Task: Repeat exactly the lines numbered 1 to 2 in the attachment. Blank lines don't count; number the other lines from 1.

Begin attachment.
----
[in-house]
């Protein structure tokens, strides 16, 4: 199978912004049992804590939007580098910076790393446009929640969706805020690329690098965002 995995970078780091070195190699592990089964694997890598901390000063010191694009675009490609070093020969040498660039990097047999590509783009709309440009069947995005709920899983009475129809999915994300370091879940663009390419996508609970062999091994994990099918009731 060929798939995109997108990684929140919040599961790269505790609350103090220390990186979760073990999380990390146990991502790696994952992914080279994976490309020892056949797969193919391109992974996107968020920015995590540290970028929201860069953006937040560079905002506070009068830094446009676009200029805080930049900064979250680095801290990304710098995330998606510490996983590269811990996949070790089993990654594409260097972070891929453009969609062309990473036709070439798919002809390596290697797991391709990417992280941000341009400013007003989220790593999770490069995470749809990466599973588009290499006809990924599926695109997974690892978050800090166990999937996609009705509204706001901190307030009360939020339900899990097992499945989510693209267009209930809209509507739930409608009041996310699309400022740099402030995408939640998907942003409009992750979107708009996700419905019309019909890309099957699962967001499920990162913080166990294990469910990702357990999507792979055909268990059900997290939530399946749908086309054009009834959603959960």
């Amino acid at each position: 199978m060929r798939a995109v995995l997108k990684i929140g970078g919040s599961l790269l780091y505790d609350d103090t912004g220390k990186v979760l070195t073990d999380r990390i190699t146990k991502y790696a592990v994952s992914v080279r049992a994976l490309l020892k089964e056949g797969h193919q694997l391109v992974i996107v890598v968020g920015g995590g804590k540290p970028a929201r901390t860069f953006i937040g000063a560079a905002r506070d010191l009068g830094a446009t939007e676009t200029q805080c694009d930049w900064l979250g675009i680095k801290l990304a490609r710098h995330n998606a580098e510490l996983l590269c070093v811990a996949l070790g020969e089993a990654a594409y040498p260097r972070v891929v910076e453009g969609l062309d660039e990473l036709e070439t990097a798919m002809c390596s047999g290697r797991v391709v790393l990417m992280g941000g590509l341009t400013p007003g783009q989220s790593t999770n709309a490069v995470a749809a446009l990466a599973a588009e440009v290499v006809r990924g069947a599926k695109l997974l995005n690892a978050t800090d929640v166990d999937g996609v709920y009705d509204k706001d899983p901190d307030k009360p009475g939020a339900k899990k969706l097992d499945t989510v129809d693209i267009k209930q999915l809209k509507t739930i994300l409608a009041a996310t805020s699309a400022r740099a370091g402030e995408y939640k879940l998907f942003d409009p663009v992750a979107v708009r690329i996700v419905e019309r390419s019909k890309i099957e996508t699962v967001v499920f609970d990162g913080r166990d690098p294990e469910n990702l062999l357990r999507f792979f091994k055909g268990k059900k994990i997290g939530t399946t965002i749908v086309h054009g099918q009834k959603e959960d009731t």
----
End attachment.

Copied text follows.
[in-house]
């Protein structure tokens, strides 16, 4: 199978912004049992804590939007580098910076790393446009929640969706805020690329690098965002 995995970078780091070195190699592990089964694997890598901390000063010191694009675009490609070093020969040498660039990097047999590509783009709309440009069947995005709920899983009475129809999915994300370091879940663009390419996508609970062999091994994990099918009731 060929798939995109997108990684929140919040599961790269505790609350103090220390990186979760073990999380990390146990991502790696994952992914080279994976490309020892056949797969193919391109992974996107968020920015995590540290970028929201860069953006937040560079905002506070009068830094446009676009200029805080930049900064979250680095801290990304710098995330998606510490996983590269811990996949070790089993990654594409260097972070891929453009969609062309990473036709070439798919002809390596290697797991391709990417992280941000341009400013007003989220790593999770490069995470749809990466599973588009290499006809990924599926695109997974690892978050800090166990999937996609009705509204706001901190307030009360939020339900899990097992499945989510693209267009209930809209509507739930409608009041996310699309400022740099402030995408939640998907942003409009992750979107708009996700419905019309019909890309099957699962967001499920990162913080166990294990469910990702357990999507792979055909268990059900997290939530399946749908086309054009009834959603959960």